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FAA Administrator Confident Unmanned Aircraft Deadlines Will Be Met
By Stew Magnuson

The Federal Aviation Administration must be able to accommodate unmanned aerial systems in the national airspace by 2015. The acting administrator said Aug. 7 that he was confident that this deadline will be met.

"I am very optimistic that we will get there," FAA Acting Administrator Michael Huerta said at the Association for Unmanned Vehicle Systems International conference. Congress earlier this year mandated in the agency's reauthorization legislation that small unmanned aircraft, up to 55 pounds, be fully integrated into national airspace by 2014 and the larger versions by 2015. "Rest assured that the FAA will fulfill its statutory obligations to integrate unmanned aircraft systems," he added.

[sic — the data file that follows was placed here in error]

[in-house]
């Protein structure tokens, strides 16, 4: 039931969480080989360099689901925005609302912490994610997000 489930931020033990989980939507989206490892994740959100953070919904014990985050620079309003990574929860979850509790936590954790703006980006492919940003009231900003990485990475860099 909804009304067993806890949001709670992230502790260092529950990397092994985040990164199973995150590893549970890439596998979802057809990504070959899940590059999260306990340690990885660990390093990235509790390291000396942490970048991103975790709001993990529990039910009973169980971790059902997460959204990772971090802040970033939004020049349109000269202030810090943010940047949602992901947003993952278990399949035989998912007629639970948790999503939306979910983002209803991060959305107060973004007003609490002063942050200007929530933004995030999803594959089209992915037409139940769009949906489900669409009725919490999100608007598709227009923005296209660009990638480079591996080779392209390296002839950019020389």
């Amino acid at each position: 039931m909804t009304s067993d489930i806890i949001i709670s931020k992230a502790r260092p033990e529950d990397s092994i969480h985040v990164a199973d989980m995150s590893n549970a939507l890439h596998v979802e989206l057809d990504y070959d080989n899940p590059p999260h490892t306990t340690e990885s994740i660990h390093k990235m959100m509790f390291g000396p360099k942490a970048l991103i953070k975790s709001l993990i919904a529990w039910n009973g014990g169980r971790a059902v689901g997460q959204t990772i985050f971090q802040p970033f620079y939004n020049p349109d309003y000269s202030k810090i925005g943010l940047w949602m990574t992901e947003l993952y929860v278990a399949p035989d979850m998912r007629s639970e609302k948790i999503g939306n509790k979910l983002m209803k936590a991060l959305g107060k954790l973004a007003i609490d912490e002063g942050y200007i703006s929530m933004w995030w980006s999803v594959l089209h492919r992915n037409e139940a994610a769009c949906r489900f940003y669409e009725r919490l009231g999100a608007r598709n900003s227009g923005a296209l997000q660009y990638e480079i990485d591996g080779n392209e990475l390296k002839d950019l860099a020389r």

It will do so in a way that promotes safety, addresses privacy concerns and fosters economic growth, he said, but added that he didn't want to understate the challenges ahead.

In terms of safety, there are a host of technical and procedural issues that must be worked out before UAVs can fly alongside manned aircraft. The three main issues that Huerta mentioned are: standardizing pilot training; making sure the aircraft can sense and avoid other aircraft and obstacles; and guaranteeing they can fly safely if their communications links are severed.

When asked what happens if the two technical issues are not resolved to the FAA's satisfaction by the congressionally mandated deadlines, Huerta declined to elaborate.

"I don't really want to speculate on hypotheticals that we won't get there because I am quite optimistic that we will," he said.

The FAA as a first step is in the process of searching for six test sites that will serve as places where it can evaluate the technologies that will allow UAVs to fly in U.S. skies.

"We expect to ask for proposals to manage these sites very soon," he said. When pressed to answer "how soon," he declined to give a date.

Photo credit: Stew Magnuson


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